• Resolved, That in his death society has lost a most valued citizen; the Masonic Fraternity an estimable and worthy member ; the Church a warm and devoted Christian, and we all, an affectionate and sincere friend. As a Mason, he was pure, generous and faithful; as a Christian, humble, zealous and exemplary; as a Friend, always true, frank, kind and affectionate, and as a Citizen, prompt and efficient in the discharge of his duty.
  • Resolved, That while many virtues and good qualities endear his memory to us, and should serve as bright examples for our imitation, we are reminded by his departure that "in the midst of life we are in death."
  • Resolved, That we tender to the relatives of our deceased Brother, and to his numerous friends, the assurance of our heartfelt sympathy and sorrow in our common loss, and that while we deplore the dispensation which has removed from our midst a faithful Brother and warm hearted friend, we sincerely believe and trust that he has found a place in that celestial Lodge above, "that house not made with hands, eternal in the heavens," where we hope at last to arrive, by a firm reliance on Divine Providence, our own endeavors and the blessing of God.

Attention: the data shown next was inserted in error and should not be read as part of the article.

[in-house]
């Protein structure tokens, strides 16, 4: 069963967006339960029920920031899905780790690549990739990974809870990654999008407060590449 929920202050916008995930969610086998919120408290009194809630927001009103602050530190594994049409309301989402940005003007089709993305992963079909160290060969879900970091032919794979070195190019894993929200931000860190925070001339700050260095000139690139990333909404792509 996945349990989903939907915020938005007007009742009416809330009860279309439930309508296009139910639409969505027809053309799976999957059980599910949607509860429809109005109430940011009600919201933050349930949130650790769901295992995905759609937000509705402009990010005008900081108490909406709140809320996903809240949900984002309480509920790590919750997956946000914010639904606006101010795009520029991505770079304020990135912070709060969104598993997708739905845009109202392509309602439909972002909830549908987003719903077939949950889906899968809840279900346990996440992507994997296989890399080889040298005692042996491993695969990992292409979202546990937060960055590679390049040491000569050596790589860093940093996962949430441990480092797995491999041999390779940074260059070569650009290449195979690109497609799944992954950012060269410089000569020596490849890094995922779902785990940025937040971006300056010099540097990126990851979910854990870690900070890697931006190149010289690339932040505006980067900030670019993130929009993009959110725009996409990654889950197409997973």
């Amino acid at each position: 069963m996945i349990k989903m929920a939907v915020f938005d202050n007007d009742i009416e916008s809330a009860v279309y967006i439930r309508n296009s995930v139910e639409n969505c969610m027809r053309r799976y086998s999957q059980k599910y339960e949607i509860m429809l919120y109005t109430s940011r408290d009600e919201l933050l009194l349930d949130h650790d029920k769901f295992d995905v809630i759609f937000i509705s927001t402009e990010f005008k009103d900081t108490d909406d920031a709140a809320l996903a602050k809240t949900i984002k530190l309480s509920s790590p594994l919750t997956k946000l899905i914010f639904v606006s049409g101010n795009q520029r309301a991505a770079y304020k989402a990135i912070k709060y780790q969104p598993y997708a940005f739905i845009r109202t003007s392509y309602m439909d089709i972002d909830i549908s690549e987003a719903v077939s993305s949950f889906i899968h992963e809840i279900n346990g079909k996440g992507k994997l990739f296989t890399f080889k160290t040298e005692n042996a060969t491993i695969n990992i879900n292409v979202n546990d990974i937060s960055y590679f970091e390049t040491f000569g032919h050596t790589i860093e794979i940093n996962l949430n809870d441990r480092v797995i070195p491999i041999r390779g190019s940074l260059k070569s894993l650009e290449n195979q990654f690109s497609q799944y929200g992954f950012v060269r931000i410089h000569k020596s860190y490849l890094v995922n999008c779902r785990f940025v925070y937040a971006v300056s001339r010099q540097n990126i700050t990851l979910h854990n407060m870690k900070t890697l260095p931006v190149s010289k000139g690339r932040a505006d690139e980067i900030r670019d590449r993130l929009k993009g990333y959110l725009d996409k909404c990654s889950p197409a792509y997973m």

• Resolved, That as a mark of our esteem for the deceased, the jewels of the Lodge be draped in mourning for the space of three months.
  • Resolved, That the Secretary furnish the family of our deceased Brother with a copy of these Resolutions, and that they be offered to the Springfield Republican, and the Freemasons' Monthly Magazine, for publication.

H. A. Bowdoin / Sec.



From Proceedings, Page 1873-279:

REV. SAMUEL OSGOOD, D.D., SPRINGFIELD, Congregationalist. 1828-1833, 1857-1862.